June 17, 2014 - by
The Greatest Event In College Sports Live On Your PC!


The Greatest Event In College Sports Live On Your PC!



  
With March Madness approaching, CSTV sat down
with four of the nation’s top coaches to talk about expectations,
pressure, keys to success and what it is like to succeed on the grandest
stage in college sports.

on High Expectations and Distractions

At Illinois, it had been so long since
a team had gotten to the second weekend that I think people
were excited about the progress. But now it’s a whole different
animal when your season is defined by winning games with the
highest stakes. I think the big thing is just go have fun,
do the best you can do and give ourselves the best chance to
be successful, on and off the court. The expectations might
be tough on coaches, but we try to create an environment where
they don’t make it tough on players.
I tell (my team) that they’re all more popular now, all better-looking,
than they have ever been. But I tell them this is the most important
time and you can’t be everything to everybody. The teams that
win are the teams that are focused and mature and have blinders
on, not seeing everything around them. That’s especially hard
for youngsters to do, especially if they haven’t been around
it before, but hopefully at Kansas, we don’t get hung up on things.
I tell them all the time, we can only focus in on things that
have a direct impact on us winning or losing.

on the Hawks’
2004 run

There are two things (I remember), actually.
The first is how quickly the whole experience happens. It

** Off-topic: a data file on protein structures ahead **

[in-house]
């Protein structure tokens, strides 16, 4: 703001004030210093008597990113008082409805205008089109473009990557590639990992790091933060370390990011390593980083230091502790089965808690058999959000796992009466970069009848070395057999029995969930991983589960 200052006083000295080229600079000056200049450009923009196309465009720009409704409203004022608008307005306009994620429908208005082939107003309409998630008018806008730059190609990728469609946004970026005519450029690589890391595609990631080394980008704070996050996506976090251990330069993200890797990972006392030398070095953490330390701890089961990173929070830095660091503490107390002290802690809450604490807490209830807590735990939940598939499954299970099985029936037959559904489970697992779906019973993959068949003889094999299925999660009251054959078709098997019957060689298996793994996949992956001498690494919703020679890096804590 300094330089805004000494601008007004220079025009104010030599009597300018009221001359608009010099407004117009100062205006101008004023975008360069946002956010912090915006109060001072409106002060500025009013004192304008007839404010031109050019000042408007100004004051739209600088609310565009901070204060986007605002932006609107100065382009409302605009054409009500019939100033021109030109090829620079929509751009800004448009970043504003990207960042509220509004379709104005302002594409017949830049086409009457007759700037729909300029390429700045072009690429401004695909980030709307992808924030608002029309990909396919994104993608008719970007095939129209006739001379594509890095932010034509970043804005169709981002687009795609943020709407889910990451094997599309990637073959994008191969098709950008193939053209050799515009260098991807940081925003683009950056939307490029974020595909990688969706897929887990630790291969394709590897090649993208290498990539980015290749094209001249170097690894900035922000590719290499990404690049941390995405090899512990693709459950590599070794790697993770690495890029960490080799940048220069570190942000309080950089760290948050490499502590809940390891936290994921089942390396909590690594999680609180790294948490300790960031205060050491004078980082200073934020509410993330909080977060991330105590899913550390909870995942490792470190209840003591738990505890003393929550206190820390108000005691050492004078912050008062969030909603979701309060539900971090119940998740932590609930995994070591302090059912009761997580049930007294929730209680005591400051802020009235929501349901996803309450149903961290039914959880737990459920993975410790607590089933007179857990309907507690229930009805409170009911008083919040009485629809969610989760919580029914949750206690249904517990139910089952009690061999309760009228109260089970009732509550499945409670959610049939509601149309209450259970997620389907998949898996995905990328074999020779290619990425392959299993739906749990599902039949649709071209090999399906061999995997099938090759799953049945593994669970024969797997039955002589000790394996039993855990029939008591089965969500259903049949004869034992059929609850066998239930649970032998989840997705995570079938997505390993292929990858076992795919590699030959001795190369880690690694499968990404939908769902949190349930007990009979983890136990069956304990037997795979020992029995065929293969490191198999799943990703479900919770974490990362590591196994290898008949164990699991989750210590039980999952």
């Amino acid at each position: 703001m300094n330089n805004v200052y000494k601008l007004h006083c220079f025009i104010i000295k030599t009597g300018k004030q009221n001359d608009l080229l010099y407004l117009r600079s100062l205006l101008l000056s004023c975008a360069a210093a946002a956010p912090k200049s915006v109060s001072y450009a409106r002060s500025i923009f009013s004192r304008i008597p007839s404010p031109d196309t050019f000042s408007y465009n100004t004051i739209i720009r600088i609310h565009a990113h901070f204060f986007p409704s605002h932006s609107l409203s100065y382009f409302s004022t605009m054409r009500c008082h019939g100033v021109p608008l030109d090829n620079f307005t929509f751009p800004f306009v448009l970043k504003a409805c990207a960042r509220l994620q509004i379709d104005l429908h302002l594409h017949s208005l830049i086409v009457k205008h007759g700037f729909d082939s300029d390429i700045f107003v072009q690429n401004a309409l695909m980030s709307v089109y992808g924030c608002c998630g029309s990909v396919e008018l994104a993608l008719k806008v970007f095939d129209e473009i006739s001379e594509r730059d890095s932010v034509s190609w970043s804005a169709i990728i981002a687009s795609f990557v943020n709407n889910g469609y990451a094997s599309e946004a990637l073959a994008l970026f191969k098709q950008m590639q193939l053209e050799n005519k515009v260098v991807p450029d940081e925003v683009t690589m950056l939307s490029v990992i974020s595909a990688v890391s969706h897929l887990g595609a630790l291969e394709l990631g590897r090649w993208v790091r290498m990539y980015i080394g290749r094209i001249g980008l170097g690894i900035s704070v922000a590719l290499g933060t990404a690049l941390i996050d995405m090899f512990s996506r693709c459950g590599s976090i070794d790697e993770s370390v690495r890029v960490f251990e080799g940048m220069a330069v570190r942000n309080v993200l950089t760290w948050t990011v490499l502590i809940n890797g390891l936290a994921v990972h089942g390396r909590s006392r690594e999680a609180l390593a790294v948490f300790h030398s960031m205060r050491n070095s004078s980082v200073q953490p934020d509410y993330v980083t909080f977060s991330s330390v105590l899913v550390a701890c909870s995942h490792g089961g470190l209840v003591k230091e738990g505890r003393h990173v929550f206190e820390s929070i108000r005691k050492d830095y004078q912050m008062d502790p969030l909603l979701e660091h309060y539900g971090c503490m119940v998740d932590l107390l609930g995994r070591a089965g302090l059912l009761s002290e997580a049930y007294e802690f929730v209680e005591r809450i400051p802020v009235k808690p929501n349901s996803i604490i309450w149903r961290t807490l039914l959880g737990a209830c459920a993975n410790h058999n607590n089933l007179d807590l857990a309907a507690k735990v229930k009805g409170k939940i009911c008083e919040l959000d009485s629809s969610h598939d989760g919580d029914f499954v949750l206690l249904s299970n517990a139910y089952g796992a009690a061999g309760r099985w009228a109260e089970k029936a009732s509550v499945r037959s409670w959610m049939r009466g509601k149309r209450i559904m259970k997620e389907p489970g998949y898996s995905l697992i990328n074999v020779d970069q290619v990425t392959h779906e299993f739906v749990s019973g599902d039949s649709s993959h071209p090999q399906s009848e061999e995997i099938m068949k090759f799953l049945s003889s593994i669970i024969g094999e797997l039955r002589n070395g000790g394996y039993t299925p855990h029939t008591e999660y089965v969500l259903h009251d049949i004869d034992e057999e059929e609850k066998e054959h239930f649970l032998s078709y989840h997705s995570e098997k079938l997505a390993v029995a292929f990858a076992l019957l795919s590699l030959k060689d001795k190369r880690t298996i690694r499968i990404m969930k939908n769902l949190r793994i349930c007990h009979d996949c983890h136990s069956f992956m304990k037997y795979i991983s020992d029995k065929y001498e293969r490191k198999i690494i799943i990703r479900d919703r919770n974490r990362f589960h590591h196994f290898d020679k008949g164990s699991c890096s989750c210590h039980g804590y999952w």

felt like the time from Selection Sunday until we lost to
Oklahoma State was over in the snap of a finger. It felt like
that whole ride was literally over in two hours rather than
two weeks.
The second thing is the ache that still stays with me today
about coming within a fingertip of going to the Final Four.
It still sits there, the pain of knowing how close that our
special group of players got to the Final Four.

on Parity and Pressure

There continues to be closer and closer
games being played. Last year may have been the closest games
in the history of the tournament. The reason is the top-level
teams rarely have senior-dominated teams. Duke loses people.
We lose people. Michigan State loses people. Gonzaga has four-year
seniors or five-year seniors. The Division I lower and mid-level
teams have a much better chance now because they have experience
while the top teams are losing guys to the NBA every year.
There’s a lot of pressure because there’s going to be
only one team that wins it all. There’s another team that’ll
win the NIT but they are disappointed they didn’t get into the
real tournament. There’s only one champion and people very rarely
remember who was second or who the other teams were in the Final
Four.
That’s just the nature of the beast.

on the key to March
success

It’s all about seeding. And that’s
why I say you can’t do this by numbers. It’s hard.
The committee has an unbelievable job. It’s a HARD job.
That’s why I say, “How about we bring in former
coaches to make it a little easier. It’s a ridiculously
hard job.”
Everybody told me; “You know your record while you were
at UMass in the NCAA tournament was 11-4.” We got a
three seed, three seed, a two seed, a two seed and a one seed
– it should have been that good.
Now (at Memphis) we got two seven seeds. Now all of a sudden,
I see it how the other half lives. A seven seed is hard. We
won a game, we beat a good South Carolina team, and lost to
a Final Four team. And then the year before we played fairly
good in the first half against Arizona St. and then kind of
broke down in the second half, but that game is whoever is
shooting the ball.
So you want to get one of those top three seeds. It is the
most important thing going – those three seeds.

 

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